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Schimel: Focus On Prevention To Address Rising Meth Use In Wisconsin

Report: Meth 'Likely Expanded' By At Least 250 Percent From 2011 To 2015

John Bazemore/AP Photo

A newly released, joint state-federal study shows the use of methamphetamine has ballooned in Wisconsin.

The 2016 Wisconsin Methamphetamine Study released Wednesday by the Wisconsin Department of Justice and the Federal Bureau of Investigation examined the drug’s use between 2011 and 2015. The report found that during that time usage “likely expanded” by 250 to 300 percent.

The figured is based on the analysis of meth-related cases, charges, arrests and seizures provided by 96 organizations – including local law enforcement agencies, district attorney offices, state government agencies, social services and “open-source reporting,” according to FBI’s press release on the study.

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John Kumm, an FBI intelligence analyst, said while opiate addiction and abuse have garnered a lot of attention by municipalities and the media, meth has fallen off people’s radar in some places.

But the drugs often go hand-in-hand, Kumm said.

There is the “energy and the feeling that methamphetamine gives them, so they’re up for two days or three days, however long it may be, and then they need to come back down, so they’ll take a downer,” Kumm said.

Meth is a stimulant, while opiates such as heroin and certain prescription drugs have the opposite effect.

Kumm said meth use is highest in northwestern Wisconsin because of the area’s proximity to the Twin Cities, where he said most of the drugs are trafficked from.

While meth use may be concentrated in western Wisconsin, according to the release, it’s moving south and east. The drug’s increased availability has caused its price to drop.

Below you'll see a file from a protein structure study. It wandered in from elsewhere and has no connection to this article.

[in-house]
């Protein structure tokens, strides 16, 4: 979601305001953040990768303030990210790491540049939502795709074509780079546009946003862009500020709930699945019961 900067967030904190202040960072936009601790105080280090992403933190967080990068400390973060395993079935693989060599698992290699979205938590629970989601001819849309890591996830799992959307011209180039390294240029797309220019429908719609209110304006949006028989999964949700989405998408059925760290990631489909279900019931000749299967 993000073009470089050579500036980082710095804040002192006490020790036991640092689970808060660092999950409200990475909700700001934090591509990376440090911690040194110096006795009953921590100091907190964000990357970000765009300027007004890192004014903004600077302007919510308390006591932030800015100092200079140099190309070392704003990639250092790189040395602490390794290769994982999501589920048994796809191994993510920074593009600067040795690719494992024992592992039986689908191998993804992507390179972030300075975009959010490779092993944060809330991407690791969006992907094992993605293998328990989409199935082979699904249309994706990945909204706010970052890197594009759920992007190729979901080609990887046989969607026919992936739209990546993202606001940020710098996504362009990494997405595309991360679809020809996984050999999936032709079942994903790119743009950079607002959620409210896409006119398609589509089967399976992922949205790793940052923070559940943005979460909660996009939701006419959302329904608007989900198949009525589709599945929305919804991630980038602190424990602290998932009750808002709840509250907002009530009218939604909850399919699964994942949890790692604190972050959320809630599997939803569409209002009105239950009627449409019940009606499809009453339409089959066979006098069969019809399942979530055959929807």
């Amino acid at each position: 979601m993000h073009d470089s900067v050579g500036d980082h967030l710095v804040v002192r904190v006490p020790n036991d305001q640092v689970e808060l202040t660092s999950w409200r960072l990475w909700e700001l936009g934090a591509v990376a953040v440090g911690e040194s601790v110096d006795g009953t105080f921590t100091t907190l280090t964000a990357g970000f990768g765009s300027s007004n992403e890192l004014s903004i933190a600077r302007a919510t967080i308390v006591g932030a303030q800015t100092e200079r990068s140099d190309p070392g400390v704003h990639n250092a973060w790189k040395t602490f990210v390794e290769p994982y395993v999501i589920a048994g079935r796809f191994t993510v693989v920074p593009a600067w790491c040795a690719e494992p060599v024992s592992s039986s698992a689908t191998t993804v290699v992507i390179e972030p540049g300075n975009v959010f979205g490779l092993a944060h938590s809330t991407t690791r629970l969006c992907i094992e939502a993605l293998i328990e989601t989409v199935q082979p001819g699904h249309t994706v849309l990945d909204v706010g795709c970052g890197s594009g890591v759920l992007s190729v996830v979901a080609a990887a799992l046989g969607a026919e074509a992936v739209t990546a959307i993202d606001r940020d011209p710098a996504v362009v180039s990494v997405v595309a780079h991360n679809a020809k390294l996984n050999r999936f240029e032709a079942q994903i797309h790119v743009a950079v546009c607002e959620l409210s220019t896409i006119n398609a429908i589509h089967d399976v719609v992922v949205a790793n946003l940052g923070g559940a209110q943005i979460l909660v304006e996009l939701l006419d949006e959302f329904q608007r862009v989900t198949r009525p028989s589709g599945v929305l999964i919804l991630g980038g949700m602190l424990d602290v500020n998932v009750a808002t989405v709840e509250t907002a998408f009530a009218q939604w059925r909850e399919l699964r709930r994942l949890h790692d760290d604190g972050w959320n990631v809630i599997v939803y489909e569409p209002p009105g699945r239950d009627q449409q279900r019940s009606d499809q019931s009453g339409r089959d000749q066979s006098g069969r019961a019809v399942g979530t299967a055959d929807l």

Most of the drug is manufactured in Mexico and considered more potent than that made in domestic labs, such as in people’s homes.

Law enforcement from Wisconsin and Minnesota are working together to try to “choke off” the meth supply, said Wisconsin Attorney General Brad Schimel.

Schimel acknowledged law enforcement and prosecution won’t solve the problem.

“Just like with the opiate problem, we’ve recognized that if all you do is choke off the supply, you won’t solve the problem, because addicted people will switch to some other drug to abuse or they’ll find another source for it,” Schimel said. “You also have to address the demand.”

In 2011, Schimel said, 254 people were arrested on charges of meth possession, that number grew to 636 in 2014.

In 2011, he said, 181 people were arrested on a charge of possession of meth with intent to deliver. In 2014, there were 433 such arrests.

Schimel said his department will use the report to focus its resources on enforcement and prevention.

The meth study is the result of 10 state-wide roundtables in July 2015 and a year-and-a-half-long look into the meth use trends in Wisconsin.